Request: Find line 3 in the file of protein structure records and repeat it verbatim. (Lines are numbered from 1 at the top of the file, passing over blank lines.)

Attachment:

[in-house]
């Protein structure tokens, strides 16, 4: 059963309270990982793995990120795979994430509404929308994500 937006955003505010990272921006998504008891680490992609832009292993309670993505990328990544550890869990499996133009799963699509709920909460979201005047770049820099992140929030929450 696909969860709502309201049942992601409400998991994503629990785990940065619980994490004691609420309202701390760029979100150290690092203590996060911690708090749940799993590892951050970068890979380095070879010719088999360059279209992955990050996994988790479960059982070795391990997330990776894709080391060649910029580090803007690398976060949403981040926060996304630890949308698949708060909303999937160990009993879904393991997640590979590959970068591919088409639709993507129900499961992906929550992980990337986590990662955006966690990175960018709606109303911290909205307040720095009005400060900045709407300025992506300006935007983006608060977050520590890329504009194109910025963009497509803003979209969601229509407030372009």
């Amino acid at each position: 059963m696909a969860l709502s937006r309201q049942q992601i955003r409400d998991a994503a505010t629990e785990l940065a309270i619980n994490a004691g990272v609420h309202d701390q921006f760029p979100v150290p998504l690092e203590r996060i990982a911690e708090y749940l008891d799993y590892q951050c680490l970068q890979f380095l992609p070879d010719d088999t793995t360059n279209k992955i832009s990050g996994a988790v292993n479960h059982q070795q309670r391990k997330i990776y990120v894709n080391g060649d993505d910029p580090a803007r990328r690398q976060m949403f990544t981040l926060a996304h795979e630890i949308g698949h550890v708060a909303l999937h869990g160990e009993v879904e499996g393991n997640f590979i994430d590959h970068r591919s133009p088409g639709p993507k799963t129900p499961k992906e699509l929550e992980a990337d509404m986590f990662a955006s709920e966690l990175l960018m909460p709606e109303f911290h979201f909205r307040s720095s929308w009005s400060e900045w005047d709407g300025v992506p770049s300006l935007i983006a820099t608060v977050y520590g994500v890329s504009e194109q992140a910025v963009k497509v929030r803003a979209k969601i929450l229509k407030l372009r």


């Amino acid at each position: 059963m696909a969860l709502s937006r309201q049942q992601i955003r409400d998991a994503a505010t629990e785990l940065a309270i619980n994490a004691g990272v609420h309202d701390q921006f760029p979100v150290p998504l690092e203590r996060i990982a911690e708090y749940l008891d799993y590892q951050c680490l970068q890979f380095l992609p070879d010719d088999t793995t360059n279209k992955i832009s990050g996994a988790v292993n479960h059982q070795q309670r391990k997330i990776y990120v894709n080391g060649d993505d910029p580090a803007r990328r690398q976060m949403f990544t981040l926060a996304h795979e630890i949308g698949h550890v708060a909303l999937h869990g160990e009993v879904e499996g393991n997640f590979i994430d590959h970068r591919s133009p088409g639709p993507k799963t129900p499961k992906e699509l929550e992980a990337d509404m986590f990662a955006s709920e966690l990175l960018m909460p709606e109303f911290h979201f909205r307040s720095s929308w009005s400060e900045w005047d709407g300025v992506p770049s300006l935007i983006a820099t608060v977050y520590g994500v890329s504009e194109q992140a910025v963009k497509v929030r803003a979209k969601i929450l229509k407030l372009r």